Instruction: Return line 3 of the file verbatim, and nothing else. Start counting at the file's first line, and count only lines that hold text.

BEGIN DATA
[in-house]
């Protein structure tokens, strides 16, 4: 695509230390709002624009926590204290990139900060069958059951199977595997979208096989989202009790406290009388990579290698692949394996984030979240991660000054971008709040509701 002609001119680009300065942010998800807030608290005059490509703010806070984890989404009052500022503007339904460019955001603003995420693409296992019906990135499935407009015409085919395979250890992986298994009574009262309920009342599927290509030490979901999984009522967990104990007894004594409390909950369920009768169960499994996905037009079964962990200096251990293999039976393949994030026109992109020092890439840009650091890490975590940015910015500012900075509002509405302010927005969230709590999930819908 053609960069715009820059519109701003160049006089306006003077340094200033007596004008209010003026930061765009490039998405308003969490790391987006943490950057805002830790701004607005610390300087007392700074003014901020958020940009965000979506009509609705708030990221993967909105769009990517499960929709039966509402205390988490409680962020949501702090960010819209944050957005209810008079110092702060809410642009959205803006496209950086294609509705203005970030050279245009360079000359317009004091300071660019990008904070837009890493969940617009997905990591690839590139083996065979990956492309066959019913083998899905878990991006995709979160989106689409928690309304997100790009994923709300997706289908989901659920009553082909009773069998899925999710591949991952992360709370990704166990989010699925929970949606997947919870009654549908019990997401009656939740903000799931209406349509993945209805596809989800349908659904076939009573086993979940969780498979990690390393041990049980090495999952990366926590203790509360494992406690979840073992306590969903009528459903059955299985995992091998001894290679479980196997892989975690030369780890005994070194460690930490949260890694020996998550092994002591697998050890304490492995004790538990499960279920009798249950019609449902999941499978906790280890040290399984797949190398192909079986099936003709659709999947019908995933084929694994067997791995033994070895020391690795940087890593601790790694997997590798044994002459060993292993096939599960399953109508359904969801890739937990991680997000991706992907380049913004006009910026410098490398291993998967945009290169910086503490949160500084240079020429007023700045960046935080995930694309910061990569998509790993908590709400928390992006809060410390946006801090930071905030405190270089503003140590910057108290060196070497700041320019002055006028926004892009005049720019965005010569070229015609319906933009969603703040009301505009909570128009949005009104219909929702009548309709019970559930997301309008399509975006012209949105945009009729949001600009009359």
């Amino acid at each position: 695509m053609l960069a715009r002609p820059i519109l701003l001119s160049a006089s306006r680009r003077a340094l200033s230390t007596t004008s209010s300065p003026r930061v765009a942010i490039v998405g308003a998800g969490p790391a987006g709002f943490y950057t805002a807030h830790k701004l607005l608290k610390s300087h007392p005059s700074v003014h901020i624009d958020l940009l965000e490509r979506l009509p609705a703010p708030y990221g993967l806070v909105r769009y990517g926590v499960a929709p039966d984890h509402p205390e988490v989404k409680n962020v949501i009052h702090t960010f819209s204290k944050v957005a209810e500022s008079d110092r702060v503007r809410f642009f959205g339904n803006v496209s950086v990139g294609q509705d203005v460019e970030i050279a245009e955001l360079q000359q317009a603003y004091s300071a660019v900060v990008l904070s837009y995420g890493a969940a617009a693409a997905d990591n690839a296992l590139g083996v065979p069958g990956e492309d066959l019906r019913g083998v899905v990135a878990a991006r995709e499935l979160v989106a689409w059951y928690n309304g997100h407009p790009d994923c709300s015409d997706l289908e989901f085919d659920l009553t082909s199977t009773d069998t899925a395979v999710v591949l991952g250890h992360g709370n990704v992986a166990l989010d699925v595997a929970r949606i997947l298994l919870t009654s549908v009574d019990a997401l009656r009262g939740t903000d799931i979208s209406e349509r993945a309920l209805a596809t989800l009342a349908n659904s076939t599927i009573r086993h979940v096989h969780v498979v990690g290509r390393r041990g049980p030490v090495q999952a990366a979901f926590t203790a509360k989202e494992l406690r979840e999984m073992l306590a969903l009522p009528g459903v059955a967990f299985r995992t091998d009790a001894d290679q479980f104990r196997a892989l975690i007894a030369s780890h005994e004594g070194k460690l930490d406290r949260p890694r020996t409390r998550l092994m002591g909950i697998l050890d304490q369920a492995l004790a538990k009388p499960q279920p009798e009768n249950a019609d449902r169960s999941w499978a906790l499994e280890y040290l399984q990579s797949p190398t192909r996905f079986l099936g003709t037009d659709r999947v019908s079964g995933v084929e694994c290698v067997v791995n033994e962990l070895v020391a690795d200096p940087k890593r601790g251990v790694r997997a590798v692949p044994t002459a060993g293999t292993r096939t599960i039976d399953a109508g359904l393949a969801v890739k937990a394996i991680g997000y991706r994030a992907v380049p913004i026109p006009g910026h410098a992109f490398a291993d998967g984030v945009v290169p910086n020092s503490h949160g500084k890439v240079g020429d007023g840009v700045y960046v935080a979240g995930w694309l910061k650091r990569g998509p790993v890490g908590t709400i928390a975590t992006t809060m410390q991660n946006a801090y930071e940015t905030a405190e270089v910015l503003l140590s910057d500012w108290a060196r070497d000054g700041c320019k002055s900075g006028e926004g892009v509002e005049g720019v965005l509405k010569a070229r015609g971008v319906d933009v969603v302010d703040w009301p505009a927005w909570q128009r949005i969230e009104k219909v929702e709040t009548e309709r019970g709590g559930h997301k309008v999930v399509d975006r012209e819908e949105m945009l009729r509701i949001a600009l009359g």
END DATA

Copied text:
């Amino acid at each position: 695509m053609l960069a715009r002609p820059i519109l701003l001119s160049a006089s306006r680009r003077a340094l200033s230390t007596t004008s209010s300065p003026r930061v765009a942010i490039v998405g308003a998800g969490p790391a987006g709002f943490y950057t805002a807030h830790k701004l607005l608290k610390s300087h007392p005059s700074v003014h901020i624009d958020l940009l965000e490509r979506l009509p609705a703010p708030y990221g993967l806070v909105r769009y990517g926590v499960a929709p039966d984890h509402p205390e988490v989404k409680n962020v949501i009052h702090t960010f819209s204290k944050v957005a209810e500022s008079d110092r702060v503007r809410f642009f959205g339904n803006v496209s950086v990139g294609q509705d203005v460019e970030i050279a245009e955001l360079q000359q317009a603003y004091s300071a660019v900060v990008l904070s837009y995420g890493a969940a617009a693409a997905d990591n690839a296992l590139g083996v065979p069958g990956e492309d066959l019906r019913g083998v899905v990135a878990a991006r995709e499935l979160v989106a689409w059951y928690n309304g997100h407009p790009d994923c709300s015409d997706l289908e989901f085919d659920l009553t082909s199977t009773d069998t899925a395979v999710v591949l991952g250890h992360g709370n990704v992986a166990l989010d699925v595997a929970r949606i997947l298994l919870t009654s549908v009574d019990a997401l009656r009262g939740t903000d799931i979208s209406e349509r993945a309920l209805a596809t989800l009342a349908n659904s076939t599927i009573r086993h979940v096989h969780v498979v990690g290509r390393r041990g049980p030490v090495q999952a990366a979901f926590t203790a509360k989202e494992l406690r979840e999984m073992l306590a969903l009522p009528g459903v059955a967990f299985r995992t091998d009790a001894d290679q479980f104990r196997a892989l975690i007894a030369s780890h005994e004594g070194k460690l930490d406290r949260p890694r020996t409390r998550l092994m002591g909950i697998l050890d304490q369920a492995l004790a538990k009388p499960q279920p009798e009768n249950a019609d449902r169960s999941w499978a906790l499994e280890y040290l399984q990579s797949p190398t192909r996905f079986l099936g003709t037009d659709r999947v019908s079964g995933v084929e694994c290698v067997v791995n033994e962990l070895v020391a690795d200096p940087k890593r601790g251990v790694r997997a590798v692949p044994t002459a060993g293999t292993r096939t599960i039976d399953a109508g359904l393949a969801v890739k937990a394996i991680g997000y991706r994030a992907v380049p913004i026109p006009g910026h410098a992109f490398a291993d998967g984030v945009v290169p910086n020092s503490h949160g500084k890439v240079g020429d007023g840009v700045y960046v935080a979240g995930w694309l910061k650091r990569g998509p790993v890490g908590t709400i928390a975590t992006t809060m410390q991660n946006a801090y930071e940015t905030a405190e270089v910015l503003l140590s910057d500012w108290a060196r070497d000054g700041c320019k002055s900075g006028e926004g892009v509002e005049g720019v965005l509405k010569a070229r015609g971008v319906d933009v969603v302010d703040w009301p505009a927005w909570q128009r949005i969230e009104k219909v929702e709040t009548e309709r019970g709590g559930h997301k309008v999930v399509d975006r012209e819908e949105m945009l009729r509701i949001a600009l009359g």